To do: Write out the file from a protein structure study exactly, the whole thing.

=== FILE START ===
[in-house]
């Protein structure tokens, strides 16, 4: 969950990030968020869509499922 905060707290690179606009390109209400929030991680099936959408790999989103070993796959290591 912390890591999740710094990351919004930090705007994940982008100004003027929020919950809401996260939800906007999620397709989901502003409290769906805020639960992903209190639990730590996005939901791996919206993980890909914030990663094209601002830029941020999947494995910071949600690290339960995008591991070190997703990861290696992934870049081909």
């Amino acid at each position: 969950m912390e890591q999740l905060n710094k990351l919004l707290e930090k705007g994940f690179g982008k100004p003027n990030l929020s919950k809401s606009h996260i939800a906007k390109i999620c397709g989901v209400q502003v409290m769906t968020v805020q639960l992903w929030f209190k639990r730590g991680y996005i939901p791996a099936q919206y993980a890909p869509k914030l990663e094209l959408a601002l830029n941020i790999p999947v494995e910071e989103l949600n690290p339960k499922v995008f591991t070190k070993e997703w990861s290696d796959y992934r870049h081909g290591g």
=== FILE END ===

[in-house]
């Protein structure tokens, strides 16, 4: 969950990030968020869509499922 905060707290690179606009390109209400929030991680099936959408790999989103070993796959290591 912390890591999740710094990351919004930090705007994940982008100004003027929020919950809401996260939800906007999620397709989901502003409290769906805020639960992903209190639990730590996005939901791996919206993980890909914030990663094209601002830029941020999947494995910071949600690290339960995008591991070190997703990861290696992934870049081909």
């Amino acid at each position: 969950m912390e890591q999740l905060n710094k990351l919004l707290e930090k705007g994940f690179g982008k100004p003027n990030l929020s919950k809401s606009h996260i939800a906007k390109i999620c397709g989901v209400q502003v409290m769906t968020v805020q639960l992903w929030f209190k639990r730590g991680y996005i939901p791996a099936q919206y993980a890909p869509k914030l990663e094209l959408a601002l830029n941020i790999p999947v494995e910071e989103l949600n690290p339960k499922v995008f591991t070190k070993e997703w990861s290696d796959y992934r870049h081909g290591g």